Controversial CARP Ruling Rejected
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The United States Copyright Office on Tuesday rejected an arbitration panel ruling on Webcasting royalty rates, a decision that brought smiles to the face of Internet radio executives nationwide.
In a brief note posted on its Web site, the Librarian of Congress rejected the recommendation by the Copyright Arbitration Royalty Panel (CARP) that would have set royalty fees at 14/100 of a cent per performance, a price tag denounced by Webcasters as prohibitive.
"The Register of Copyrights recommends, and the Librarian agrees, that the CARP's determination must be rejected. A final decision will be issued no later than June 20, 2002," the Copyright Office said.
"In accordance with 17 U.S.C. 802(f), the Librarian is given 90 days from date of delivery of a CARP report to review the determination and issue a decision setting forth the final royalty fee and terms of payment. However, if the Librarian rejects the CARP's determination, section 802(f) provides an additional 30 days for the Librarian to render his final determination," it added.
"This was what Webcasters had hoped for when we originally objected to the CARP recommendation. I think the decision (on a royalty rate structure) is in good hands. I think they understand the legislative intent of a statutory royalty, which is to encourage the growth and diversity of the industry," Hanson said.
"I have confidence that whatever mechanism they use, it won't destroy the industry," he added.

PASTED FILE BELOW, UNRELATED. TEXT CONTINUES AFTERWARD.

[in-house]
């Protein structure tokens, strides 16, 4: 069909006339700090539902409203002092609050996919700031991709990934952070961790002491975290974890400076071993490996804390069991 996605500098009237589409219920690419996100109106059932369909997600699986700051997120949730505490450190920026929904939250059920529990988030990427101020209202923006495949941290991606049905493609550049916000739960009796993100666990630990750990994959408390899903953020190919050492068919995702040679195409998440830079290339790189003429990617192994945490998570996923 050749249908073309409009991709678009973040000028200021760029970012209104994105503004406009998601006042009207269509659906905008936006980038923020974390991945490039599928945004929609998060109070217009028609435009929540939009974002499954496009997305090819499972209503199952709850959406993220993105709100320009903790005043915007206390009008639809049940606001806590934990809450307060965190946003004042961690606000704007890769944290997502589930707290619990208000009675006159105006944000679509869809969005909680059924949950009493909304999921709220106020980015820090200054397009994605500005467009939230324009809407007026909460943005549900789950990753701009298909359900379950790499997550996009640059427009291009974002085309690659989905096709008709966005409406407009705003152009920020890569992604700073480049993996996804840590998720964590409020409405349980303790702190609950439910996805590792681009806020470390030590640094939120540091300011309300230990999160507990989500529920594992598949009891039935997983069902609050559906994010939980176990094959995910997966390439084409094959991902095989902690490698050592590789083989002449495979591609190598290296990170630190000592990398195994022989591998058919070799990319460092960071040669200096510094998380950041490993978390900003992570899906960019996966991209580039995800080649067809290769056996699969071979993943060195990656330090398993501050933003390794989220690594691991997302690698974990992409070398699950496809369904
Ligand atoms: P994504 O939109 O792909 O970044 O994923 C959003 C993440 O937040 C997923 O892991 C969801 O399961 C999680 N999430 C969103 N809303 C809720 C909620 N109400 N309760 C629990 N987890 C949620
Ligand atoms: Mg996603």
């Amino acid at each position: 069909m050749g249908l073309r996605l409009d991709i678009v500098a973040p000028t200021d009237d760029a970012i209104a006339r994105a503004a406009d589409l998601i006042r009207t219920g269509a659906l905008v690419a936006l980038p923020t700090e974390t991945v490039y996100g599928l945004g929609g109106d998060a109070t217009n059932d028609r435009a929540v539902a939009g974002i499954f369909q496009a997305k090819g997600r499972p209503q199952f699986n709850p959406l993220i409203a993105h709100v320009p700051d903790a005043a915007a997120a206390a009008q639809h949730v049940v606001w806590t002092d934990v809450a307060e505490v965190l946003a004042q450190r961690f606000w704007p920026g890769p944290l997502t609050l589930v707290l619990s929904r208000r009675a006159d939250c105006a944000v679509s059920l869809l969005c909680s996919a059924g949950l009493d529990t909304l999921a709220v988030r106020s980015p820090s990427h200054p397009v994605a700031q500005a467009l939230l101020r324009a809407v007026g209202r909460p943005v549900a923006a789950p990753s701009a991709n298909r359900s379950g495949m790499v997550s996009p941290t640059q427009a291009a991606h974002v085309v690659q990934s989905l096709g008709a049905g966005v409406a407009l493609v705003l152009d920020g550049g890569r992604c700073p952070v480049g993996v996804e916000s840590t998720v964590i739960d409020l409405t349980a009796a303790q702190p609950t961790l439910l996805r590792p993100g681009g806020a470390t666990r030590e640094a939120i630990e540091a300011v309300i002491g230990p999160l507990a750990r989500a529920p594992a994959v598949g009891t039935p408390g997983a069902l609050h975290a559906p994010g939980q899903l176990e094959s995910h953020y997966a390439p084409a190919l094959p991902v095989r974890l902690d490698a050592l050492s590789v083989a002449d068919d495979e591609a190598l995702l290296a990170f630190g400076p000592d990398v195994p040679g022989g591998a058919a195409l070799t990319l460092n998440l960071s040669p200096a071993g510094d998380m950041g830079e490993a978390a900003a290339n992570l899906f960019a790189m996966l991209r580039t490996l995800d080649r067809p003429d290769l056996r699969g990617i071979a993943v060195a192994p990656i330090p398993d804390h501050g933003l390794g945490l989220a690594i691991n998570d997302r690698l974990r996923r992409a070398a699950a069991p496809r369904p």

For its part, the Recording Industry Association of America (RIIA) said today's rejection should not be automatically seen as an automatic win for Webcasters.
"The Librarian has rejected the arbitration panel's determination, but we do not know why or what decision the Librarian will ultimately make based on the evidence presented," said RIAA president Cary Sherman.
"Since both sides appealed the panel's determination, anything is possible. We look forward to the conclusion of this process on June 20th, and to the day when artists and labels finally get paid for the use of their music," Sherman added.
SoundExchange, the RIAA-run group responsible for royalty collection, seemed more resigned to the fact the structure would be modified in favor of the Webcasters.
A statement from SoundExchange executive director John Simson was suggesting long-term "creative solutions" between the recording industry and the Webcasters. "Given the complexity of the issues, I am not surprised by the Librarian's decision. I remain confident that we can find creative solutions to enable Webcasting to thrive while providing recording artists and those who invest in sound recordings a fair and equitable royalty in return," Samson said.
"Over the past three years, Webcasters have paid for bandwidth, rent, hardware, software and other business expenses. It is time that they finally start to pay the Artists and record companies whose creative output is the most important component of their business," he added.
Samson called for the two sides to find "long term solutions" but did not address the potential of a reduced rate structure from the copyright office.
Regardless of the RIAA spin, Tuesday's landmark decision is seen as a massive win for the Webcasting community, which spent the last few months in a bitter campaign to have the CARP ruling thrown out.
Earlier this month, the anti-CARP lobby took its campaign to Washington to protest the royalty rate structure they believe would have "effectively bankrupt" the entire sector.
That came on the heels of a 'Day of Silence' protest against the ruling.
The original CARP recommendation had fixed royalty fees for Web radio stations at 14/100 of a cent per performance, retroactive to October 1998.